Located in the westernmost part of the African continent, Senegal is bordered by Mauritania, Mali, Guinea and Guinea-Bissau. It surrounds The Gambia, a small Anglophone country. Senegal enjoys a tropical dry climate and has a population of 16.7 million inhabitants, a quarter of whom live in the Dakar region (0.3% of the territory).
Senegal is one of the most stable countries in Africa, with three peaceful political transitions since independence in 1960. In power since 2012, President Macky Sall was elected to a second five-year term in office in February 2019. The five-year term has been in effect since the referendum of March 2016.
In 2017, the ruling coalition, Benno Bokk Yakaar (United in Hope) won 125 of the 165 seats in the National Assembly. Owing to the COVID-19 pandemic, local and legislative elections could be twinned in 2022.
Senegal has so far been spared the violence convulsing the region, but activism by terrorist groups in neighboring countries and cross-border trafficking are factors that risk fueling instability.
Senegal’s economy grew by more than 6% per year between 2014 and 2018. Real GDP growth stood at 4.4% in 2019, down from 6.2% in 2017. The services sector is the main engine of GDP growth, while on the demand side, investment and exports are the main drivers of growth.
The pandemic has significantly changed the country’s economic outlook. It is estimated that growth fell by -0.7% in 2020, setting back services (tourism and transport) and exports. Senegal has responded with a number of containment measures and has implemented an Economic and Social Resilience Program (Programme de Résilience Économique et Sociale, PRES). Nevertheless, limited fiscal buffers and safety nets, a vulnerable health care system, and a large informal sector pose challenges.
Economic recovery will likely be gradual, driven by a return of private consumption and investment. Reforms envisaged under the Emerging Senegal Plan (Plan Sénégal Émergent, PSE) need to be deepened for growth to resume its pre-pandemic trajectory. The significant crowding in of private investment is central to increasing Senegal’s productive capacity and supporting export growth. Services remain the main contributor to GDP, and the primary sector (agriculture, in particular) the most dynamic engine of growth. Oil and gas developments have been delayed due to the health crisis and are not expected to contribute to revenues and exports before 2035.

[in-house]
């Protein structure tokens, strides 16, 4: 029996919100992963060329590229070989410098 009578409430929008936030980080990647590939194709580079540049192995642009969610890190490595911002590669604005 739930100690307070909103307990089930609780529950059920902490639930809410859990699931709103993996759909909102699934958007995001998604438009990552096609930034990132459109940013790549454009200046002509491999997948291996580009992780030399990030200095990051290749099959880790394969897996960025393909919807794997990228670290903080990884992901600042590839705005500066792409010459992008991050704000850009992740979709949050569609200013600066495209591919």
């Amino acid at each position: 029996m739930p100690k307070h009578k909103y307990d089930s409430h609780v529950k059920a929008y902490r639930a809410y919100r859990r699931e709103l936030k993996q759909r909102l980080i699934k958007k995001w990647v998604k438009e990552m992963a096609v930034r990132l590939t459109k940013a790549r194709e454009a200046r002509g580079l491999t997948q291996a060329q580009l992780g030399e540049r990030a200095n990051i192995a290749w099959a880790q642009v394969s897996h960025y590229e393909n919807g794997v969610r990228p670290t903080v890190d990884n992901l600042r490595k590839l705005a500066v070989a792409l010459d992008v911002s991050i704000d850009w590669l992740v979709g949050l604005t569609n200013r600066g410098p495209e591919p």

Senegal’s key development challenge is to mitigate the socioeconomic impact of the pandemic, while enabling sustainable and inclusive growth. This will require:
- Improving resilience to macro-fiscal, environmental, and social risks in order to safeguard investments in human capital and household livelihoods;
- Boosting and protecting human capital for productivity growth;
- Enhancing competitiveness and job creation by improving digital and physical connectivity at the national and regional levels, and increasing the efficiency of labor markets;
- Lowering energy costs, reducing the carbon footprint, and optimizing the energy mix;
- Promoting the services economy, and boosting the productivity and competitiveness of agriculture and related value chains.
The COVID-19 pandemic risks jeopardizing the socioeconomic gains achieved through improved access to key services. This could generate severe losses for households through shortfalls in labor and non-labor income (particularly private money transfers), domestic price inflation, and disruptions in basic services.
Last Updated: May 03, 2021